Some days you wish you were young again, if only to shed the cares of the world. How simple things are when you’re six. How fine and merry and uncomplicated, and better now than when you were a kid: television, for example, is different. You outgrow shows before they’re cancelled. Spongebob is eternal. Should he fall from favor for a year or two, he’ll be a rehashed retro retread on T-shirts by the time your kid hits High School. Ah, to be six.

Then the phone calls start. One after the other, your daughter’s friends call up to ask who she has for first grade. Today’s the day everyone got class assignments. First grade school bell’s breaking up that old gang of hers. It’s all the talk among the parents, too; I ran into one mom on the street, another in the grocery store. Who did you draw? What room? I reassured Gnat that she’d still have playdates with her friends; I resisted pointing out all the pals and allies long-forgotten from previous schools, and noting she’d adapted then and would adapt now. You can’t put a high happy shine on this. The school has made its decision. The school, of course, polled no one, sought advice, considered the intricate skein of relationships. Names were assigned to a room number, and that’s how it will be.

Oh, but it’s worse than that. Much worse. I was sitting on the back step with my daughter listening to crickets, watching the reflection of the OIWF in the trees above. I noted that they’d be turning in a month or so. We still had plenty of summer left, but September never felt like summer. September meant school. Even if they started school at 11:59 PM on the last day of the month, it would mean school. I noted that she’d be taking the bus in the morning. Yay! She said. And she’d be taking in front of her friend’s house up the street. Yay! She said. (A silent yay from me as well, since I did not want to stand on the same street corner and feel that dull chill you get when another year appears to have sluiced by like greased mercury.) And she’d be there all day. Yay!

I’ll miss our mornings, I said.

She became very solemn. No more mornings?

Well, we’ll have them on vacations and sick days and snow days and next summer.

Her bottom lip quivered. She hadn’t considered this, and I regretted bringing it up. On the other hand, it’s the truth, and I hadn’t considered it until that moment. Our mornings are done. Whether it was an afternoon at her Nana’s or pre-school v.1 or the Lab School at the U of M or Kindergarten, we’ve had our mornings, our routines, our lunchtimes together.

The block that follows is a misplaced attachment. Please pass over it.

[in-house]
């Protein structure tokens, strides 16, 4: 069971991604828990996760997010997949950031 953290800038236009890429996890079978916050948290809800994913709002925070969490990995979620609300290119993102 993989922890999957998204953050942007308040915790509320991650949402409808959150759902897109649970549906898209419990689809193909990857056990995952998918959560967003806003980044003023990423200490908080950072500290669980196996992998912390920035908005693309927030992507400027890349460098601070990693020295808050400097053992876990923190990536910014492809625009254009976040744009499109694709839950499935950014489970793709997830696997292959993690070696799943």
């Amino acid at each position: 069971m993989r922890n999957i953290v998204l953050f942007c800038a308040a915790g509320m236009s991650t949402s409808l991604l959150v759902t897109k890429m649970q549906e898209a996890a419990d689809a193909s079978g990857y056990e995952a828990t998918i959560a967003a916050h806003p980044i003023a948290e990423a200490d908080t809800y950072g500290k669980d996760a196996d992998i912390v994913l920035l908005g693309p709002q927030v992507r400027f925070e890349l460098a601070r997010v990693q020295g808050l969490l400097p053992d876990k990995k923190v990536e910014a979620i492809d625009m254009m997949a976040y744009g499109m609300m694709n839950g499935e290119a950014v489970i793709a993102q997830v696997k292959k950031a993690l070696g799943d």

And it’s going to end. It’s going to end for good, more or less.

Neither of us could really get our brains around that.

Earlier that day I’d leaned into her room while she was playing with Barbies  - they were in the Magic Forest, where sometimes you turn into squirrels – and asked what she wanted for lunch. Taquitos, of course. fine. I went downstairs, plugged in the toaster oven, made myself a sandwich while listening to Prager, as usual; ate standing, as usual, making her lunch, then tapped a few lines on the column, as usual. As usual I went outside to nip at the cigarillo, noting, as usual, the things in the yard that needed to be done. I had a bag of carrots and called her down. While she ate I tapped on the column and checked the news wires, as usual, and when she’d finished I told her, as usual, to put away her plates. Vitamins, hair combing, get your backpack, off we go. (Even in the summer she’s somewhere she has to be.) Jasper, as usual, hung around to check for scraps. Trust me: every day in the back of my head somewhere every common moment is fixed in amber and compared against the Inevitable, and every day I kick myself for somehow not appreciating it all more. Because the dog will be gone and she’ll be 15, or because I’ll be gone and the dog will be confused and she’ll be 7; you never know. The Lord works in mysterious ways, as do idiots who blow through red lights.

"No more mornings," she said, again. She hugged me.

“I love you more than school,” she said.

We sat on the steps and listened to the waterfall. Crickets, of course. The occasional plane. Then we heard a beep-beep inside the house.

“My Tamagotchi!” she said. “It has to poop.”

And she went inside to assist her Japanese toy in its programmed defecation.

Oh, there was much more to the day than that. It was the usual strange braid of specific contentment and general dismay that’s characterized this summer. Frankly, I’m weary of dismay. I’m tired of feeling like tremulous Belgium in the latter thirties. We need to buck up. To paraphrase: we need to barg the farg up. I’d say more, but it would just be a useless elaboration, and at the risk of sounding like the West itself, I am tired and I want to go to bed. Thanks for the visits this week; hope the Bleats filled the bill. New Quirk, and new Diner: hit the link below. (Plain vanilla MP3 is here.) It’s the second part of the two-parter, and will make little sense if you missed part one.

I found a way out of the cliffhanger, incidentally. I’ll say no more, except that it’s a pip, and gave me an excuse to use some stuff I’ve had around. Including Cheap Trick.

I love Cheap Trick. Well, some of it. After the third album they lost their way, and unfortunately they made 436 albums after that. And half the third one was forgettable. For that matter, the title track pretty much advertised the state of the band: we’ve been touring for nine solid years, our last album not only got critical attention but had an album photo that got our singer and bassist groupies in quantities usually reserved to describe the number of krill ingested in a sperm whale’s average meal, and we have stupendous hangovers so large and persistent we have to book separate rooms for them when we go on the road. So here’s those same three chords. Hope you like ‘em! Again!

See you Monday.



c. j lileks. email may be sent to first name at last name dot com.